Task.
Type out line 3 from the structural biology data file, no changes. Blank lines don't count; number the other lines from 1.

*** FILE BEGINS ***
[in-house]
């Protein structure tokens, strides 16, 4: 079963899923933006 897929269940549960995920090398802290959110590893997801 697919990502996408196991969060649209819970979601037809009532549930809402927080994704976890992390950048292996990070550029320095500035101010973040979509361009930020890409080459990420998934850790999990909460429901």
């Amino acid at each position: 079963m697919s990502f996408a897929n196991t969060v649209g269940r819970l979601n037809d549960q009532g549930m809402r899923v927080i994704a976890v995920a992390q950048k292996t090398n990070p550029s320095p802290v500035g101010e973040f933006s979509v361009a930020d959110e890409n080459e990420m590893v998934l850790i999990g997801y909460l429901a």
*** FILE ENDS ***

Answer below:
């Amino acid at each position: 079963m697919s990502f996408a897929n196991t969060v649209g269940r819970l979601n037809d549960q009532g549930m809402r899923v927080i994704a976890v995920a992390q950048k292996t090398n990070p550029s320095p802290v500035g101010e973040f933006s979509v361009a930020d959110e890409n080459e990420m590893v998934l850790i999990g997801y909460l429901a």